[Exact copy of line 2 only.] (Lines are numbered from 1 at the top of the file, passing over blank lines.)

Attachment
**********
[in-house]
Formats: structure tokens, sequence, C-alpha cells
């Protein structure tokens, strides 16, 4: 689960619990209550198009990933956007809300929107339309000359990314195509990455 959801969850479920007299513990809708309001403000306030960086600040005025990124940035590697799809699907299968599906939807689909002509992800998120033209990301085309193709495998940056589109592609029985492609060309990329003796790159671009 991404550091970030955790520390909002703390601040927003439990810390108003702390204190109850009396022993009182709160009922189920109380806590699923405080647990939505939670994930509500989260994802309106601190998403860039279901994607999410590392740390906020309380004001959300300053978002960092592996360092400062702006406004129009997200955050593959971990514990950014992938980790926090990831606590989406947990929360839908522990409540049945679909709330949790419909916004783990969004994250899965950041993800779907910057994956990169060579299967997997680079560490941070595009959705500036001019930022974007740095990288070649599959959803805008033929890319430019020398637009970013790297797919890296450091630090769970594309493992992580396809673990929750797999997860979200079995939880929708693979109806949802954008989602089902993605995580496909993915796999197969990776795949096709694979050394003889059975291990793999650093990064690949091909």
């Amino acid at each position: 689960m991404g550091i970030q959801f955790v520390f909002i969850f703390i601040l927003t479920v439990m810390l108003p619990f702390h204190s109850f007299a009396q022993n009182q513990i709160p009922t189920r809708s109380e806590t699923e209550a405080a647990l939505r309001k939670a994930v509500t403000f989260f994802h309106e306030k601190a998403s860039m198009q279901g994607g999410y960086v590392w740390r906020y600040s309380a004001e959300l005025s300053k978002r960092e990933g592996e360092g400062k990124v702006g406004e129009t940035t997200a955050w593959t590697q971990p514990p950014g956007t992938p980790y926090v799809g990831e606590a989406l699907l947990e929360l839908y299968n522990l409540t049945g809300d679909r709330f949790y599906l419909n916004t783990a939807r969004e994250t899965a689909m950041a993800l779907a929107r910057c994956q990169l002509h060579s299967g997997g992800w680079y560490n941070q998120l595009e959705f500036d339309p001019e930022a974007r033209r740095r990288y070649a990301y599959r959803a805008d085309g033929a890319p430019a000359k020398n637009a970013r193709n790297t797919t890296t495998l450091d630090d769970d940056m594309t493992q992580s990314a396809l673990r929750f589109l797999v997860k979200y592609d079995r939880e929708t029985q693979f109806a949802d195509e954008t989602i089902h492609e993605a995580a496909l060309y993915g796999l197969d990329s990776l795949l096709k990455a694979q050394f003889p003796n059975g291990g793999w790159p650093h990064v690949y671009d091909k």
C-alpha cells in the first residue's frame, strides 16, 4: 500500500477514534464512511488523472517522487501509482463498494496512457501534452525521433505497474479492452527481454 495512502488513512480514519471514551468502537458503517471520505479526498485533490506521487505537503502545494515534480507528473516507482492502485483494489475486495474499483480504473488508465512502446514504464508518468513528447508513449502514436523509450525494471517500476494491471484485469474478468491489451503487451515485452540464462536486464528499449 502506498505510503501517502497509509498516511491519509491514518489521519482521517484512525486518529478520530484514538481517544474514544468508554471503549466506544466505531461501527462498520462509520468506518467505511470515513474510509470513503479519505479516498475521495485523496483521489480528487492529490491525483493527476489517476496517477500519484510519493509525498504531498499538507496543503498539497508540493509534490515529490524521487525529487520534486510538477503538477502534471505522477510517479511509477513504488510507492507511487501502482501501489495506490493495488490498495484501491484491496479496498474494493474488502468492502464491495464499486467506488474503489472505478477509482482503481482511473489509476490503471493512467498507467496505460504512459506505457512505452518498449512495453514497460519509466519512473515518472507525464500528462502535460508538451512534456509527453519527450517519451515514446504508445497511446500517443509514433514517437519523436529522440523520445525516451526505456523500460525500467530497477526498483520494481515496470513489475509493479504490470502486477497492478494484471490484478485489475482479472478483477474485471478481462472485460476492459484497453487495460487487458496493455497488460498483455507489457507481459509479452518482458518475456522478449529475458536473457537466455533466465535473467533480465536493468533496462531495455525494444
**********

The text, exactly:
Formats: structure tokens, sequence, C-alpha cells